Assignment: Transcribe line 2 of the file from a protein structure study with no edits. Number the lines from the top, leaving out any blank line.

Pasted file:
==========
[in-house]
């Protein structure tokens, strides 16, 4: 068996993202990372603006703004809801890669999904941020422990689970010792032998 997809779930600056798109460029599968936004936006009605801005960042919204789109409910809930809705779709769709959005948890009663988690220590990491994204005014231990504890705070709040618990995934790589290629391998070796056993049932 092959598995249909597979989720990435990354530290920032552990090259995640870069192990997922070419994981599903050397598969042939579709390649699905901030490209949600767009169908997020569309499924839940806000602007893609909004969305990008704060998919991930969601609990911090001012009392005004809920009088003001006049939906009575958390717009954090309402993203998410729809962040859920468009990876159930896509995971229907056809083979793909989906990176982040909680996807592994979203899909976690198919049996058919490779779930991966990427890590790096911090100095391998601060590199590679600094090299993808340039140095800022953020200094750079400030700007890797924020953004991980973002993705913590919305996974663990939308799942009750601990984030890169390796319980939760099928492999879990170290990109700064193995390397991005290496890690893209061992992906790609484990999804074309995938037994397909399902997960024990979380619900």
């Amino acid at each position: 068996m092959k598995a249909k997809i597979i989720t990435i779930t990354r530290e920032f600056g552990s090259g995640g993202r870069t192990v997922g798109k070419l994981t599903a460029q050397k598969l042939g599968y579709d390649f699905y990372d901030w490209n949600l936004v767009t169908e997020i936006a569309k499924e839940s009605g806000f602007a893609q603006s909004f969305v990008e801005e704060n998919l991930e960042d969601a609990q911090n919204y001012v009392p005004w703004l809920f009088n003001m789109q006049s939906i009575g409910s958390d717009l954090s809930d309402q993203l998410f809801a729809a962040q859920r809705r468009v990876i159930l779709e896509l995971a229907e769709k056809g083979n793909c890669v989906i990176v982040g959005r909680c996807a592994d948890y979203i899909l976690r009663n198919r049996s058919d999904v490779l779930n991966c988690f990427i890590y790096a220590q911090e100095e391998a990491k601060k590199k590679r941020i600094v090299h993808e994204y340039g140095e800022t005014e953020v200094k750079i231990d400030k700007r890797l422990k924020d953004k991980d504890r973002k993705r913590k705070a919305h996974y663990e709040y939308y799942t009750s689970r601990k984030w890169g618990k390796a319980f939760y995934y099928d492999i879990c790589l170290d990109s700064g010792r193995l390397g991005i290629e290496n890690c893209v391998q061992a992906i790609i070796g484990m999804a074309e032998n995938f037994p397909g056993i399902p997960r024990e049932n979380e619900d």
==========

């Protein structure tokens, strides 16, 4: 068996993202990372603006703004809801890669999904941020422990689970010792032998 997809779930600056798109460029599968936004936006009605801005960042919204789109409910809930809705779709769709959005948890009663988690220590990491994204005014231990504890705070709040618990995934790589290629391998070796056993049932 092959598995249909597979989720990435990354530290920032552990090259995640870069192990997922070419994981599903050397598969042939579709390649699905901030490209949600767009169908997020569309499924839940806000602007893609909004969305990008704060998919991930969601609990911090001012009392005004809920009088003001006049939906009575958390717009954090309402993203998410729809962040859920468009990876159930896509995971229907056809083979793909989906990176982040909680996807592994979203899909976690198919049996058919490779779930991966990427890590790096911090100095391998601060590199590679600094090299993808340039140095800022953020200094750079400030700007890797924020953004991980973002993705913590919305996974663990939308799942009750601990984030890169390796319980939760099928492999879990170290990109700064193995390397991005290496890690893209061992992906790609484990999804074309995938037994397909399902997960024990979380619900």